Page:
I was just going to ask the Chief Minister, when we talk about coming from green areas, is it not the case that is everywhere, apart from somewhere that is amber and red, so therefore everyone returning to the Island would have to take a test and then they test after 5 days?  Or have I misinterpreted that? In other words, who is not coming from a green area?

Senator J.A.N. Le Fondré:

In short the Deputy is correct.  It will mean that everybody coming into the Island will have to take a test at day 5 unless ... sorry, anybody coming from a green and definitely an amber area will have to take a test at day 5.  I cannot remember the exact position of people coming from red other than they have to do 14 days of self-isolation.  The point is that it will be people from green who will be taking their test at day zero but will have to self-isolate until the results of that test are known, and that will be when the on-Island lab comes up to full capacity.

1.1.22Deputy K.G. Pamplin:

Given his previous answer to Deputy Ward, obviously if the virus does start transmitting across the Island, test, test, test is essential.  How quickly can the testing regime react as it is right now if that was the case that we needed to be ramping up testing?

Senator J.A.N. Le Fondré:

The point is we are not in that position and we do not see that happening - and I am touching wood - and that is the point of bringing in some of the earlier measures to avoid that circumstance taking place.  If it helps the Deputy, at the moment, as Members will be aware, certainly a week or so ago we were hovering around an average of 29 to 30 hours.  I think today we are now down at 22.  As the capacity of the lab increases one will see that average coming down.  There are some tests that are coming back quicker but what we have to make sure is that the capacity is working and the whole system is stabilised and working very well.  One of the issues that affects the average time is sometimes if a test ... the clock starts on the first tests.  If for any reason somebody who is being tested that test cannot be processed, the swab has been damaged or something, they have to go back and have another test, which is done within obviously a few hours.  But that extra time is added into that calculation.  In other words, the clock started ticking from that very first swab.  It does not start ticking on the swab that makes it all the way through the process.  That can have an impact on the averages.  So the point is, my expectation is that within a very short number of weeks the lab will be up to the capacity of, I think, it is 2,000 tests a day.  We will have a very good on-Island reactive capacity if we needed it.  If we saw that happening we would be taking the appropriate measures very quickly.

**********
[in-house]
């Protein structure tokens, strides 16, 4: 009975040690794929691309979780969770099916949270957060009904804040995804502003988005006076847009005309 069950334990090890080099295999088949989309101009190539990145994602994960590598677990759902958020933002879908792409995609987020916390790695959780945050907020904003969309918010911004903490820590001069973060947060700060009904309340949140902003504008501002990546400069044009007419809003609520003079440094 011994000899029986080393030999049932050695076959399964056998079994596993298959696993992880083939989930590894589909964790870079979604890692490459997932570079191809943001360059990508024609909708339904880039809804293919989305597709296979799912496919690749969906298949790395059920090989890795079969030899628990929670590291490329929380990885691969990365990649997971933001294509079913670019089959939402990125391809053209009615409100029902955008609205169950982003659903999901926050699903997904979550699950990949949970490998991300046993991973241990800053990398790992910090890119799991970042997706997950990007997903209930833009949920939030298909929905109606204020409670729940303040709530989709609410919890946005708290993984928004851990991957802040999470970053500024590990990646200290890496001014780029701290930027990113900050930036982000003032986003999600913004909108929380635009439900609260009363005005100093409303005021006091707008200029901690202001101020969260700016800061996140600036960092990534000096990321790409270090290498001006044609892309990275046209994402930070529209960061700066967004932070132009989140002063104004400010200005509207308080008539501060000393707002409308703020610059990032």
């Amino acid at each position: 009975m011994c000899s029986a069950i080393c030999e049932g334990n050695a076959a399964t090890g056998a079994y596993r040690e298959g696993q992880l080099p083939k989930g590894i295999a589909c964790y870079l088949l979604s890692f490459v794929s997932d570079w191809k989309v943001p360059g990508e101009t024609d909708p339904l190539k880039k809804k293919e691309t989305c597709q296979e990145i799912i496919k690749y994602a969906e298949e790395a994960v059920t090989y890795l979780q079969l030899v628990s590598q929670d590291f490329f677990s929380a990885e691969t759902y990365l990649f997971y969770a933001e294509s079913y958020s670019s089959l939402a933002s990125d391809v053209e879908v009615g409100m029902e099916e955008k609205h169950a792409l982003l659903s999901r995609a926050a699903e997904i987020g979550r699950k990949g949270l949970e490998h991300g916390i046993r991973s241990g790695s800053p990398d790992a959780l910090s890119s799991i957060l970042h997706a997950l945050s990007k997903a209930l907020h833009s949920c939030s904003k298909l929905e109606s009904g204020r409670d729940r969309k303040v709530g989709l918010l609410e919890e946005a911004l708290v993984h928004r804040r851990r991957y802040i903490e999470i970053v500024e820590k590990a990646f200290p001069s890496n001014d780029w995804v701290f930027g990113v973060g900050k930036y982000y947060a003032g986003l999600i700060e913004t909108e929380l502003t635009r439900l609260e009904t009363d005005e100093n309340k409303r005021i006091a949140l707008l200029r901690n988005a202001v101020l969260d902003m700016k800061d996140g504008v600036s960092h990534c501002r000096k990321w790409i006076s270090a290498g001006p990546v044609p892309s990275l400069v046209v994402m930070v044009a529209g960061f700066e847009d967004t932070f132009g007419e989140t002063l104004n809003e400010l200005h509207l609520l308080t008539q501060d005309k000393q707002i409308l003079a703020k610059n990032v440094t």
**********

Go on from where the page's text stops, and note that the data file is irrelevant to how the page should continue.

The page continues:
1.1.23Deputy K.G. Pamplin:

Could he also update us on the contact tracing element of this process?  Is he happy and reassured that the numbers are stabilised in terms of the people needed, as quite a lot of students were doing that before leaving for university, and how quickly could that be ramped up if that was also required?

Senator J.A.N. Le Fondré:

The short answer is yes, and as I understand it, the numbers within the teams are stable and everybody is well trained and experienced now.  So we are in a good position.

PUBLIC BUSINESS - resumption

The Bailiff:

If there are no further questions for the Chief Minister I draw the questions to an end.  Before resuming the debate that we had started last night, I understand Deputy Ash wishes to bring to the attention of the Assembly something that deals with future business.

Deputy L.B.E. Ash of St. Clement:

I am willing to defer my Proposition on drink promotion until the next sitting.  I understand many people have meetings tomorrow, particularly concerning the Government Plan.  I think we have a lot of pressing issues so I will happily withdraw that until the next sitting.

The Bailiff:

Chief Minister, you have indicated that you wish to say something?

Senator J.A.N. Le Fondré:

It is very minor.  It is just to inform Members that I will not be, as it were, in the Assembly for the next couple of hours as I have a funeral to attend.  I think as with a number of other Members.

[10:15]